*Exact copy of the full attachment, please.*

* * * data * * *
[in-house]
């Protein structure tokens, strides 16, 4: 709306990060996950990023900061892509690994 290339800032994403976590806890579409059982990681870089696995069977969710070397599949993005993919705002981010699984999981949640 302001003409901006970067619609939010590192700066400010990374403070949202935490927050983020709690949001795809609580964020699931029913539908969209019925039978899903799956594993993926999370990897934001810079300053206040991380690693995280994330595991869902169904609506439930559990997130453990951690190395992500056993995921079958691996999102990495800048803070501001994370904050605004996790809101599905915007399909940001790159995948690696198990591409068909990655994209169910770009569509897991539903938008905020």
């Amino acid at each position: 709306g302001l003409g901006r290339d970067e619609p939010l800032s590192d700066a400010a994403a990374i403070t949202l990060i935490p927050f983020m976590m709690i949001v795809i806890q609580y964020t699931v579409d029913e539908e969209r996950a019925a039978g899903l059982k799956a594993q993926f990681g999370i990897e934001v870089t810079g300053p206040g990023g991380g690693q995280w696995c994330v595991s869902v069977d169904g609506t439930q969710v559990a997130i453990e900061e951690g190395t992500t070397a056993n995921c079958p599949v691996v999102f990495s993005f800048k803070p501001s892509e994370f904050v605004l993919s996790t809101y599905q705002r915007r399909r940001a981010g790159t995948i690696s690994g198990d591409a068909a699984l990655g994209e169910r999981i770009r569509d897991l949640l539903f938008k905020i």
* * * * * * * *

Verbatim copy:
[in-house]
């Protein structure tokens, strides 16, 4: 709306990060996950990023900061892509690994 290339800032994403976590806890579409059982990681870089696995069977969710070397599949993005993919705002981010699984999981949640 302001003409901006970067619609939010590192700066400010990374403070949202935490927050983020709690949001795809609580964020699931029913539908969209019925039978899903799956594993993926999370990897934001810079300053206040991380690693995280994330595991869902169904609506439930559990997130453990951690190395992500056993995921079958691996999102990495800048803070501001994370904050605004996790809101599905915007399909940001790159995948690696198990591409068909990655994209169910770009569509897991539903938008905020």
């Amino acid at each position: 709306g302001l003409g901006r290339d970067e619609p939010l800032s590192d700066a400010a994403a990374i403070t949202l990060i935490p927050f983020m976590m709690i949001v795809i806890q609580y964020t699931v579409d029913e539908e969209r996950a019925a039978g899903l059982k799956a594993q993926f990681g999370i990897e934001v870089t810079g300053p206040g990023g991380g690693q995280w696995c994330v595991s869902v069977d169904g609506t439930q969710v559990a997130i453990e900061e951690g190395t992500t070397a056993n995921c079958p599949v691996v999102f990495s993005f800048k803070p501001s892509e994370f904050v605004l993919s996790t809101y599905q705002r915007r399909r940001a981010g790159t995948i690696s690994g198990d591409a068909a699984l990655g994209e169910r999981i770009r569509d897991l949640l539903f938008k905020i």